For the 2021 Pitts Summer Reading Blog, Pitts has taken to the hallways of the library and Candler School of Theology building in search of “the best resource you discovered during quarantine.” This week, we spoke with Caitlin Soma, Pitts’ Acquisitions, Serials, and Assessment Librarian. She takes us on the journey of how one television show lead her to a wealth of pandemic reading.
Caitlin reports that last summer she thoroughly enjoyed watching the series Taste the Nation on Hulu, hosted by Padma Lakshmi. She notes, “It’s a fascinating investigation of the intersection of food and politics in the United States and inspired me to seek out some of the best books I read over the past year.” She started with Padma Lakshmi’s memoir, Love, Loss, and What We Ate. Caitlin says, “It was published several years before Taste the Nation was filmed, but I enjoyed the opportunity to learn how Lakshmi’s background influenced her perspective on food. Her cookbook, Tangy, Tart, Hot and Sweet has also been a fun source of new recipes during quarantine.” Emory has online access to Love, Loss, and What We Ate.
After watching the Taste the Nation episode “The Original Americans,” Caitlin realized that she had read very little by Native American authors. So she decided to seek out works that would help her learn more about the history and culture of these groups.
She started with Louise Erdrich’s most recent book, The Night Watchman, which had recently been published. Since she read it, The Night Watchman was awarded the 2021 Pulitzer Prize for fiction! The book tells the story of Erdrich’s grandfather’s attempt to save the Ojibwe tribe from termination interwoven with the daily trials that come with life on a reservation.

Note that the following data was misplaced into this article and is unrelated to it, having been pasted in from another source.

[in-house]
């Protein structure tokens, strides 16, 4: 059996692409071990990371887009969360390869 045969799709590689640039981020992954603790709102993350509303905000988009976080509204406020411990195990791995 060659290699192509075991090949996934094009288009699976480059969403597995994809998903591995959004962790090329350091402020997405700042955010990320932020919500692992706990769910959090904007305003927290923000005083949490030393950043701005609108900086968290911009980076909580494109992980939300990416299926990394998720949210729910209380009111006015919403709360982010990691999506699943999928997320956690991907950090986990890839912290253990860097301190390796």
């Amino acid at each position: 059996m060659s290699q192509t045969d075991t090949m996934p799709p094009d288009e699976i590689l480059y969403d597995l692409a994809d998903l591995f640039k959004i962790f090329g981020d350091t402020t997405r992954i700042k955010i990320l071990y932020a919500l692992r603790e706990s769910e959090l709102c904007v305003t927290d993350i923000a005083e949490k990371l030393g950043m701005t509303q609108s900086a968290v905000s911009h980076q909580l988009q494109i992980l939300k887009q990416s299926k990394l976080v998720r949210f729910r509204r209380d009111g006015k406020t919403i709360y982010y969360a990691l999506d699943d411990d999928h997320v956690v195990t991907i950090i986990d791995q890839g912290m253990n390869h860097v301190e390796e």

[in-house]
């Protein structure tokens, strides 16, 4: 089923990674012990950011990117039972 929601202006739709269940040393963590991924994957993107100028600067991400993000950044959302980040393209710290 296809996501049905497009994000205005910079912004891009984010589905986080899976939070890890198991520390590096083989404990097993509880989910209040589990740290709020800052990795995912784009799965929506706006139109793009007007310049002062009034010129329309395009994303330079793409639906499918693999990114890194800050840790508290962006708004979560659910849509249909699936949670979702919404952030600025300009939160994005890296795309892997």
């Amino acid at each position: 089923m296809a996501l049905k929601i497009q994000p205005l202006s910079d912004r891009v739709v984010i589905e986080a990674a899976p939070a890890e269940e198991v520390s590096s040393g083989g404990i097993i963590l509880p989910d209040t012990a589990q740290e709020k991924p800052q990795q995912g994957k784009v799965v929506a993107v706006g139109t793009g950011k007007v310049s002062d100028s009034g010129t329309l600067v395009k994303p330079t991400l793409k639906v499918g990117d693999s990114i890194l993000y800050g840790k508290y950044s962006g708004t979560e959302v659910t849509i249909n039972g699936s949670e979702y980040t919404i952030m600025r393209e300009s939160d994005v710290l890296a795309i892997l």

Caitlin then read LaRose, Erdrich’s 2016 novel and winner of the National Book Critics Circle Award for Fiction. It tells a story of grief and family in the Ojibwe tribe. She notes, “Although neither of these novels are light reads, they left me feeling inspired as they both tell stories of strength and hope in the face of desperate situations. Reading them, you will learn about the culture of the Ojibwe tribe, the depth of atrocities committed against Indigenous peoples in the United States, and the strength of the human spirit.” Both LaRose and The Night Watchman are available from the Woodruff and Oxford Libraries, and The Night Watchman is available online for Emory patrons.
Danielle Geller’s debut memoir Dog Flowers takes a different approach from Erdrich’s novels, as it tells the story of her own complex relationship to her family and to the Navajo Nation. Caitlin explains that, “As a trained librarian and archivist, Geller tells her life story through the lens of artifacts left after her mother’s death. As in Erdrich’s work, the impact of the centuries of mistreatment of Indigenous peoples is clear, but Geller demonstrates this through her own family’s generational trauma rather than a fictional narrative. Dog Flowers shows a struggle of identity as the author sifts through both her mother’s past and her own personal history to discover what it means to be part of the Navajo Nation.”
Part of Caitlin’s job is selecting and ordering books for the circulating collections of Pitts, so you can trust that she knows what she’s talking about. Happy reading, and please come back to the Pitts blog to learn of more recommendations.